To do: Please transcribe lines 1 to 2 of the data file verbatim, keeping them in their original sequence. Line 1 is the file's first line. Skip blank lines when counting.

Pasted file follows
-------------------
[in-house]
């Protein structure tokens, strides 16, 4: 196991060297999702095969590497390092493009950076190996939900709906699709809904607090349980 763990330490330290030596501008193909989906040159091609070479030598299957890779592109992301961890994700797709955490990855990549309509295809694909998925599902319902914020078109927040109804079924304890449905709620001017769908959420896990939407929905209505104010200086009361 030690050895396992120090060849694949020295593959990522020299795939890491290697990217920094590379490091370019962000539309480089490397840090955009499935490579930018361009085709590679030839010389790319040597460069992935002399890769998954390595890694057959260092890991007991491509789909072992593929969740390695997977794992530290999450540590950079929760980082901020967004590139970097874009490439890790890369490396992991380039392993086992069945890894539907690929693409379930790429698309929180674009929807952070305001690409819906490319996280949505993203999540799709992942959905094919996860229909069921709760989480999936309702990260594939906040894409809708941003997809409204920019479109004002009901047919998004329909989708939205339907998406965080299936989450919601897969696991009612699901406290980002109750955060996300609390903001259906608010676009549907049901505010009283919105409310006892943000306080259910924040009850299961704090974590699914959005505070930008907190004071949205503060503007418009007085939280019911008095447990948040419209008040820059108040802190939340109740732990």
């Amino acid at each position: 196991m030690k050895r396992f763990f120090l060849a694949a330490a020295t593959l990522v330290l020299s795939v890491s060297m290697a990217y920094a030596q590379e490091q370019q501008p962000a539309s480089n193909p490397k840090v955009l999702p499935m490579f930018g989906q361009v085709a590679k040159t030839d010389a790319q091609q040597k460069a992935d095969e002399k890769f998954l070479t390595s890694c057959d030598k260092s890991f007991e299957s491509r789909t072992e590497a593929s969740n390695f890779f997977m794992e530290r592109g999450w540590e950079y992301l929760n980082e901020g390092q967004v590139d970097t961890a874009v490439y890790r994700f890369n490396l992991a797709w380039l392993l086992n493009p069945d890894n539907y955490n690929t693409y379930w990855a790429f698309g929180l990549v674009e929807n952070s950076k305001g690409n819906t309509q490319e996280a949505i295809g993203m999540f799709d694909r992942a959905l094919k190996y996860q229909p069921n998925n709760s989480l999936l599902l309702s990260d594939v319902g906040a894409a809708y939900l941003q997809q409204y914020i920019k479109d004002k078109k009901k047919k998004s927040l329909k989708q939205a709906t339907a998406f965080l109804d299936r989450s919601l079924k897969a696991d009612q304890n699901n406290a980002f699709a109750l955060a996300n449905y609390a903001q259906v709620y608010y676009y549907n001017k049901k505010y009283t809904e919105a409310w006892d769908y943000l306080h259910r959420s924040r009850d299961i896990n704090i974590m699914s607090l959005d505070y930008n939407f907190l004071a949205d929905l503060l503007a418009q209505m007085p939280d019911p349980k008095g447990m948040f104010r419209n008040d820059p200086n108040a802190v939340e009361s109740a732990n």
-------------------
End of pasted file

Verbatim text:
[in-house]
């Protein structure tokens, strides 16, 4: 196991060297999702095969590497390092493009950076190996939900709906699709809904607090349980 763990330490330290030596501008193909989906040159091609070479030598299957890779592109992301961890994700797709955490990855990549309509295809694909998925599902319902914020078109927040109804079924304890449905709620001017769908959420896990939407929905209505104010200086009361 030690050895396992120090060849694949020295593959990522020299795939890491290697990217920094590379490091370019962000539309480089490397840090955009499935490579930018361009085709590679030839010389790319040597460069992935002399890769998954390595890694057959260092890991007991491509789909072992593929969740390695997977794992530290999450540590950079929760980082901020967004590139970097874009490439890790890369490396992991380039392993086992069945890894539907690929693409379930790429698309929180674009929807952070305001690409819906490319996280949505993203999540799709992942959905094919996860229909069921709760989480999936309702990260594939906040894409809708941003997809409204920019479109004002009901047919998004329909989708939205339907998406965080299936989450919601897969696991009612699901406290980002109750955060996300609390903001259906608010676009549907049901505010009283919105409310006892943000306080259910924040009850299961704090974590699914959005505070930008907190004071949205503060503007418009007085939280019911008095447990948040419209008040820059108040802190939340109740732990």